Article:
Skip Ribbon Commands
Skip to main content
Safety Recommendation Details

Safety Recommendation A-09-074
Synopsis: On March 4, 2008, about 1515 central standard time, a Cessna 500, N113SH, registered to Southwest Orthopedic & Sports Medicine Clinic PC of Oklahoma City, Oklahoma, entered a steep descent and crashed after colliding in flight with a flock of large birds about 2 minutes after takeoff from Wiley Post Airport (PWA) in Oklahoma City.2 None of the entities associated with the flight claimed to be its operator. The pilot, the second pilot,3 and the three passengers were killed, and the airplane was destroyed by impact forces and postcrash fire. The flight was operated under 14 Code of Federal Regulations (CFR) Part 91 with an instrument flight rules (IFR) flight plan filed. Visual meteorological conditions prevailed. The flight originated from the ramp of Interstate Helicopters (a 14 CFR Part 135 on-demand helicopter operator at PWA) and was en route to Mankato Regional Airport (MKT), Mankato, Minnesota, carrying company executives who worked for United Engines and United Holdings, LLC.
Recommendation: TO THE FEDERAL AVIATION ADMINISTRATION: Require aircraft manufacturers to develop aircraft-specific guidance information that will assist pilots in devising precautionary aircraft operational strategies for minimizing the severity of aircraft damage sustained during a bird strike, should one occur, when operating in areas of known bird activity. This guidance information can include, but is not limited to, airspeed charts that depict minimum safe airspeeds for various aircraft gross weights, flap configurations, and power settings; and maximum airspeeds, defined as a function of bird masses, that are based on the aircraft’s demonstrated bird-strike energy.
Original recommendation transmittal letter: PDF
Overall Status: Closed - Reconsidered
Mode: Aviation
Location: Oklahoma City, OK, United States
Is Reiterated: No
Is Hazmat: No
Accident #: DFW08MA076
Accident Reports: Crash of Cessna 500, N113SH, Following an In-Flight Collision with Large Birds
Report #: AAR-09-05
Accident Date: 3/4/2008
Issue Date: 9/29/2009
Date Closed: 5/25/2011
Addressee(s) and Addressee Status: FAA (Closed - Reconsidered)
Keyword(s): Wildlife, Training and Education

Safety Recommendation History
From: NTSB
Date: 5/25/2011
Response: The NTSB notes that the FAA has found no practical application for implementing additional speed-limit charts that consider kinetic energy in the event of a collision with birds. We further note that reliable and real-time information about bird behavior and size is not available at this time nor is it expected to become available in the near future. The NTSB points out that increased awareness among pilots of the effects of energy in a high-bird-threat environment is still needed. When pilots have the discretion to slow down in high-threat airspace—such as during departure and arrival planning, and other low-level flight—they should be aware of how reduced kinetic energy affects the survivability of a collision. Accordingly, we plan to issue a Safety Alert to highlight this issue. Because the FAA indicated that a strategy to address this hazard is currently not available, Safety Recommendation A-09-74 is classified CLOSED – RECONSIDERED. Thank you for your efforts to address this recommendation.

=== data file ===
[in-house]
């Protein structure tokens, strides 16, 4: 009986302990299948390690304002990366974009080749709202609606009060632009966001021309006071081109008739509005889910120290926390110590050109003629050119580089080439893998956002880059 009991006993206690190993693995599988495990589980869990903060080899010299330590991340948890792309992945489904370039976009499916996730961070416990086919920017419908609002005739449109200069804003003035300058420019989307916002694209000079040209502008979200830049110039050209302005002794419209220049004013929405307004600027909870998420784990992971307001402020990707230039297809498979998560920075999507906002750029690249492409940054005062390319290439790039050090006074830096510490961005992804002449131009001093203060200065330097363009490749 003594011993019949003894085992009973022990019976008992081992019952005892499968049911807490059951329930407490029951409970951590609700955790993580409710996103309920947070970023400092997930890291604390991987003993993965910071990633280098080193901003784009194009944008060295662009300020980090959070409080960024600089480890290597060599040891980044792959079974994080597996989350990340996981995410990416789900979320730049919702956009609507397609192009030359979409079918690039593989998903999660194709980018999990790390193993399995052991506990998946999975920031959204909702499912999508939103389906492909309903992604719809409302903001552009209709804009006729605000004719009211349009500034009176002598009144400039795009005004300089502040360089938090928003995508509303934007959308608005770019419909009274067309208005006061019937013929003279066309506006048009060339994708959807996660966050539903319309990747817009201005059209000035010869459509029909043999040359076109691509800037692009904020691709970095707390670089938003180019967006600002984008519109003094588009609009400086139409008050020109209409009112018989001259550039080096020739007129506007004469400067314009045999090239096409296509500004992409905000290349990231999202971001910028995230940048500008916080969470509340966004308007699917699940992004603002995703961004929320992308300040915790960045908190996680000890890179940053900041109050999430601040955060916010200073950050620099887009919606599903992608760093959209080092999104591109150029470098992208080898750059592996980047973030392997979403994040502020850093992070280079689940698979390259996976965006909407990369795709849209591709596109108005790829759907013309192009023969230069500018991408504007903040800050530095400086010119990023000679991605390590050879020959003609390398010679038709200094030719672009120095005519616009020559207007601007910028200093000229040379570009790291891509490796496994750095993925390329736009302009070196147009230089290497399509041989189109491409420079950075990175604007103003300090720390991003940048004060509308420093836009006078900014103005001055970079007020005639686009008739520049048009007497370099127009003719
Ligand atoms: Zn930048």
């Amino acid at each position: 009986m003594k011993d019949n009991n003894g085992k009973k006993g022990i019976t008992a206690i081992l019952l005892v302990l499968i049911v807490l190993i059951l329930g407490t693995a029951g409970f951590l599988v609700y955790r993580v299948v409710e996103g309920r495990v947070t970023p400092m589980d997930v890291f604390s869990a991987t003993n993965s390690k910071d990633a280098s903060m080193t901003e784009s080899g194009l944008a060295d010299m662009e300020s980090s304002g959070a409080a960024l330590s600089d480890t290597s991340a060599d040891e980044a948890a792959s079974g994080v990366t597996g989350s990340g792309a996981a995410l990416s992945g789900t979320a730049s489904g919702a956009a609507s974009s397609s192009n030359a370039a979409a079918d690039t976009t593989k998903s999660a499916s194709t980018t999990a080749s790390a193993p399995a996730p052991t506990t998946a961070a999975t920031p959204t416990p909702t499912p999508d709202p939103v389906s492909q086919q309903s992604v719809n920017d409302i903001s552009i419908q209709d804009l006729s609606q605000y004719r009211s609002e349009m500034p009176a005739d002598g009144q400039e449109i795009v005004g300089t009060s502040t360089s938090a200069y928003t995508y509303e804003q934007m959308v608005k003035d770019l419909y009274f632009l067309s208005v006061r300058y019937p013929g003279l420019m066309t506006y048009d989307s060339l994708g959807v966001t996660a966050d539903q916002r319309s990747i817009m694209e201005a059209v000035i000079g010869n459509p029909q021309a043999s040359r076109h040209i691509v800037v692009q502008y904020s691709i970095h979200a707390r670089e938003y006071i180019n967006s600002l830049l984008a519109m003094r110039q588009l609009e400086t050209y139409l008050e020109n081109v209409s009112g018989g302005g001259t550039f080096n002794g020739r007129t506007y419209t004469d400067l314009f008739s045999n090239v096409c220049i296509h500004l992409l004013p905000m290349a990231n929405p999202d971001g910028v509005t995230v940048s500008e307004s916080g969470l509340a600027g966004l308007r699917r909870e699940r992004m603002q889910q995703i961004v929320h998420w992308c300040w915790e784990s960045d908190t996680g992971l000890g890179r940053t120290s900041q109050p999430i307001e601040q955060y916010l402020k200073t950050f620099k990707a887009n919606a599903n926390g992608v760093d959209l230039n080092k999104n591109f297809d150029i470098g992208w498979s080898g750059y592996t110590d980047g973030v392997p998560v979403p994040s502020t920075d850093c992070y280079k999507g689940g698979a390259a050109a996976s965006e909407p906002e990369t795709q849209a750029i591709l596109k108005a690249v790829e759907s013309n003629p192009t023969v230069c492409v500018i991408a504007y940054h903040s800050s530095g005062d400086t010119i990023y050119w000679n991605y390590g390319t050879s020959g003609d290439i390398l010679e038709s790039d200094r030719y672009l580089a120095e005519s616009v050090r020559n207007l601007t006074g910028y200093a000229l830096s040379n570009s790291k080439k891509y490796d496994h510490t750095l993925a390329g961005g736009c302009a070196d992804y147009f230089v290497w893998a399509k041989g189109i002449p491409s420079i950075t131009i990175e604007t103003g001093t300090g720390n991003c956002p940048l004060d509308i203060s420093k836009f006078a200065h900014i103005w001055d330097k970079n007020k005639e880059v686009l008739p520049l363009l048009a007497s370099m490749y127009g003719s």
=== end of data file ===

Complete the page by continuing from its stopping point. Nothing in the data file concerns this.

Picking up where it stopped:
From: FAA
Date: 12/29/2010
Response: CC# 201100018: - From J. Randolph Babbitt, Administrator: The FAA evaluated potential operational strategies for minimizing the severity of aircraft damage due to bird-strikes. Our evaluation included potential additional speed-limit charts for consideration of kinetic energy in the event of collision with birds, but determined there is no practical application to implement. As the Board mentioned in the accident report, there are existing safety and efficiency constraints for selection of operating airspeeds. However, reliable and real-time information about bird behavior and size is not available, and is not expected to be available in the foreseeable future. We believe we have exhausted the possibilities for creating strategies to constrain airspeed in relation to birds given current technology. I believe that the FAA has effectively addressed Safety Recommendation A-09-74, and I consider our actions complete.

From: NTSB
Date: 5/27/2010
Response: The FAA’s plan to review and evaluate available documentation is responsive to this recommendation. Accordingly, pending completion of the recommended action, Safety Recommendation A-09-74 is classified OPEN -- ACCEPTABLE RESPONSE.

From: FAA
Date: 12/23/2009
Response: Letter Mail Controlled 1/7/2010 3:59:43 PM MC# 2100009: - From J. Randolph Babbitt, Administrator: The FAA will review and evaluate available documentation to determine an appropriate course of action with regard to this recommendation. We intend to consider the potential effects of various factors including, changes to normal terminal area airspeed practices and the air traffic management goals of Next Generation Air Transportation System, aircraft maneuver margins and engine out operations at low altitudes, reduced airspeed and increased time of low altitude exposure, and environmental issues of fuel efficiency, emissions, and noise.